what the hell was i talking about?!
so, we’re lounging on this nice couch at this swanky bar and r is sitting next to me. we are the two designated techies/geeks in the group, so he reaches into his pocket and pulls out a canon digital elph camera.
“check out my new toy,” he beams.
“nice! m has the same camera, actually. it’s really nice. takes great shots. i used it to take a few shots of my niece over thanksgiving, and then i photoshopped them and printed them out in black and white, put them in some really nice black frames with oversize white mats and am giving them as christmas gifts.”
“uh…anyway…it’s a nice camera.”
“i haven’t really had a chance to play with it very much. i just got it last week.”
so, i show r a few things about how his camera works. i show him the b&w setting. the sepia setting. how i use the high color contrast setting for the outdoor shots that i convert to b&w because i think it gives a more dramatic result. he’s pretty excited.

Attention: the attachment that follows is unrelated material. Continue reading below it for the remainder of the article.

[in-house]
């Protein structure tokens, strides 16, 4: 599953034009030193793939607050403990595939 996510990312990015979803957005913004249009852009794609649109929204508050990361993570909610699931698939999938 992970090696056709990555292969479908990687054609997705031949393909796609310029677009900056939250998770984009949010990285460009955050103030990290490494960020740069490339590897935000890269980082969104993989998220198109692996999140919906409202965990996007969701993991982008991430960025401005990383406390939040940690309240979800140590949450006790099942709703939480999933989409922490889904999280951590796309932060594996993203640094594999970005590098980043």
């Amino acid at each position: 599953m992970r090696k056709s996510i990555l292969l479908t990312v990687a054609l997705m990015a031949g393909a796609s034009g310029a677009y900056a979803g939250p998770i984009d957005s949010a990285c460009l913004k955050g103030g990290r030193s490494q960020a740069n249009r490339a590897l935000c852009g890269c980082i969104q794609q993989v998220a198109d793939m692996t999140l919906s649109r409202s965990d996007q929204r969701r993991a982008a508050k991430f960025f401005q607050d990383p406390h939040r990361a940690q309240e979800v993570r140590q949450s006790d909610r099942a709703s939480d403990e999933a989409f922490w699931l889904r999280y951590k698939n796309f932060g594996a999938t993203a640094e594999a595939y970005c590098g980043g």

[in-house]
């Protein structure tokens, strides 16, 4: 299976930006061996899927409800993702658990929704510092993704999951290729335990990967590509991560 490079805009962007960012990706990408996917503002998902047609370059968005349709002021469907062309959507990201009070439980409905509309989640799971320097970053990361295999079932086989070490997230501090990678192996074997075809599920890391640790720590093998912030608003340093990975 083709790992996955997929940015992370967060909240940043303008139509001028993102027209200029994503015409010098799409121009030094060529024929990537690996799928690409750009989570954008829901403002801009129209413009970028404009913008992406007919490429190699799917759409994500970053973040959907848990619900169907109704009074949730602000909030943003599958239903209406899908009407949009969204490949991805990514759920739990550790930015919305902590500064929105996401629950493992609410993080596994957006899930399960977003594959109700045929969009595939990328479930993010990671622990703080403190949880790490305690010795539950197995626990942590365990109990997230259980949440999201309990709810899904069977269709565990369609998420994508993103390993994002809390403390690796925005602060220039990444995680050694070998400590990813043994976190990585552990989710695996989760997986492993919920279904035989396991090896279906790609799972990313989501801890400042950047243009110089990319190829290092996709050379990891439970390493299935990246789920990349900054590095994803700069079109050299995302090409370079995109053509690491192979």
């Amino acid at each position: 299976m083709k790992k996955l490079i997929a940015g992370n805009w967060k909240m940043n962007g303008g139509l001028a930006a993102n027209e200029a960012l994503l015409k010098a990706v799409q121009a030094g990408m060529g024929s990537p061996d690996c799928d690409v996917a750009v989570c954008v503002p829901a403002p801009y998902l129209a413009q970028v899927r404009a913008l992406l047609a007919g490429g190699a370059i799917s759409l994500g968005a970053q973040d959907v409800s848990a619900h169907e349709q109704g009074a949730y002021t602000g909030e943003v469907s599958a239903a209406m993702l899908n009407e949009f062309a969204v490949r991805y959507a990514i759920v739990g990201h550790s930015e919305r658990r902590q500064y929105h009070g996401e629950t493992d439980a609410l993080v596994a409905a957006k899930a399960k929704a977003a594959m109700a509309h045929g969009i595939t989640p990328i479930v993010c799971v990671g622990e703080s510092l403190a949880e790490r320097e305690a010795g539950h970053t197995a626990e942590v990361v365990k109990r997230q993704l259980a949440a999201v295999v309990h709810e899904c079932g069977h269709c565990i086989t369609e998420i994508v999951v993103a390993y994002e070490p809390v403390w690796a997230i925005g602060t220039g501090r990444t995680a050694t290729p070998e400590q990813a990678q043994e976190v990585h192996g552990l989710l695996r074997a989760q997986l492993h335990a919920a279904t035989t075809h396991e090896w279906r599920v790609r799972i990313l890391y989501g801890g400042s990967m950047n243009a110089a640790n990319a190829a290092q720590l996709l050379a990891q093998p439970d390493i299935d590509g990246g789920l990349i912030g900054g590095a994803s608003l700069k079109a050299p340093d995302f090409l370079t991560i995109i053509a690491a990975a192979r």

“i bought it for my trip to the white house.”
“oh, that’s cool…did you get to go on a tour? they’re still not allowing general public tours, though, right?”
“oh, this wasn’t a tour. i got to go meet the president!”
“very cool, r! i know that must have been really exciting for you.”
“it was amazing! i mean, i was so nervous! and they had to do a background check just for me to meet him for, like, 20 seconds! and, i got to shake his hand, and they took our picture together…it was so cool!”
at this point, k leans over and says, “tell her what an ass you made out of yourself.”
“well, i was nervous! i mean, i didn’t know what to say to him. so, i just introduced myself – i told him my name.”
“like the president is going to remember your name,” k laughed.
so, i thought i'd try to lighten things up a bit. make r feel less embarrassed.
“you know, r, i am totally familiar with that feeling. you meet someone famous, and you have no idea what to say, and then, after everything is over, you look back and think, ‘man, what was i thinking?!'